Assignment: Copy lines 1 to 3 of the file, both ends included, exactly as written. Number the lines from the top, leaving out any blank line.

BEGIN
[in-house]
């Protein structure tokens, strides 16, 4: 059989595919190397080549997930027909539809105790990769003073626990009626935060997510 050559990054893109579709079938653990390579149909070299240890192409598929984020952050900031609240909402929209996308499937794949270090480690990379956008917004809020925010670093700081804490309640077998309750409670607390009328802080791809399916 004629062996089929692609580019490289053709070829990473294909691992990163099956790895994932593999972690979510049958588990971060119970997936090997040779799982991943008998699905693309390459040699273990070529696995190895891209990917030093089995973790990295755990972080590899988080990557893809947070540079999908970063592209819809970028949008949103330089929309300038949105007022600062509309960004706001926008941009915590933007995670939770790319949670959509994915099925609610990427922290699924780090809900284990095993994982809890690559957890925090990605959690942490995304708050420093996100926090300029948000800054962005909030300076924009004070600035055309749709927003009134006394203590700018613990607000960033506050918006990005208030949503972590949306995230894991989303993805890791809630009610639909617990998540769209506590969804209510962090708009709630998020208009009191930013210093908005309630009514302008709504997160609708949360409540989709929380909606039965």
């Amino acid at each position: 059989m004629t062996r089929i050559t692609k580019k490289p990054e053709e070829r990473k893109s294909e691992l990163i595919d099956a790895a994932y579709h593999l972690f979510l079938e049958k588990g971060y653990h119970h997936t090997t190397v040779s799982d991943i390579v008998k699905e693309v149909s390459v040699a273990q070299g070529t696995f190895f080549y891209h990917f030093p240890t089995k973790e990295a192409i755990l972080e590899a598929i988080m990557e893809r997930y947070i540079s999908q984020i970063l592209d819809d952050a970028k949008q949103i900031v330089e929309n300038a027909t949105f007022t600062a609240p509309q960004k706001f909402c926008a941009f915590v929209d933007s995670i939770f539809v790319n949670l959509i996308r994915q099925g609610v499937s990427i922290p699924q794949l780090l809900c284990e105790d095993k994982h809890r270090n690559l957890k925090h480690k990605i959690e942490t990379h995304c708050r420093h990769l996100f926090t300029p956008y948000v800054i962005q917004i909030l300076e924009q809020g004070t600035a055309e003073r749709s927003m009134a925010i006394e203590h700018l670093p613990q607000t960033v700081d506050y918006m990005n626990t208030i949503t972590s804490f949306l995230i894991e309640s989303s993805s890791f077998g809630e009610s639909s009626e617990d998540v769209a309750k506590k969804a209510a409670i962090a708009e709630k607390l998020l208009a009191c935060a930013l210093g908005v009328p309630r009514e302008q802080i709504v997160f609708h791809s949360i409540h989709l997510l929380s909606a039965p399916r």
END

[in-house]
């Protein structure tokens, strides 16, 4: 059989595919190397080549997930027909539809105790990769003073626990009626935060997510 050559990054893109579709079938653990390579149909070299240890192409598929984020952050900031609240909402929209996308499937794949270090480690990379956008917004809020925010670093700081804490309640077998309750409670607390009328802080791809399916 004629062996089929692609580019490289053709070829990473294909691992990163099956790895994932593999972690979510049958588990971060119970997936090997040779799982991943008998699905693309390459040699273990070529696995190895891209990917030093089995973790990295755990972080590899988080990557893809947070540079999908970063592209819809970028949008949103330089929309300038949105007022600062509309960004706001926008941009915590933007995670939770790319949670959509994915099925609610990427922290699924780090809900284990095993994982809890690559957890925090990605959690942490995304708050420093996100926090300029948000800054962005909030300076924009004070600035055309749709927003009134006394203590700018613990607000960033506050918006990005208030949503972590949306995230894991989303993805890791809630009610639909617990998540769209506590969804209510962090708009709630998020208009009191930013210093908005309630009514302008709504997160609708949360409540989709929380909606039965």
């Amino acid at each position: 059989m004629t062996r089929i050559t692609k580019k490289p990054e053709e070829r990473k893109s294909e691992l990163i595919d099956a790895a994932y579709h593999l972690f979510l079938e049958k588990g971060y653990h119970h997936t090997t190397v040779s799982d991943i390579v008998k699905e693309v149909s390459v040699a273990q070299g070529t696995f190895f080549y891209h990917f030093p240890t089995k973790e990295a192409i755990l972080e590899a598929i988080m990557e893809r997930y947070i540079s999908q984020i970063l592209d819809d952050a970028k949008q949103i900031v330089e929309n300038a027909t949105f007022t600062a609240p509309q960004k706001f909402c926008a941009f915590v929209d933007s995670i939770f539809v790319n949670l959509i996308r994915q099925g609610v499937s990427i922290p699924q794949l780090l809900c284990e105790d095993k994982h809890r270090n690559l957890k925090h480690k990605i959690e942490t990379h995304c708050r420093h990769l996100f926090t300029p956008y948000v800054i962005q917004i909030l300076e924009q809020g004070t600035a055309e003073r749709s927003m009134a925010i006394e203590h700018l670093p613990q607000t960033v700081d506050y918006m990005n626990t208030i949503t972590s804490f949306l995230i894991e309640s989303s993805s890791f077998g809630e009610s639909s009626e617990d998540v769209a309750k506590k969804a209510a409670i962090a708009e709630k607390l998020l208009a009191c935060a930013l210093g908005v009328p309630r009514e302008q802080i709504v997160f609708h791809s949360i409540h989709l997510l929380s909606a039965p399916r």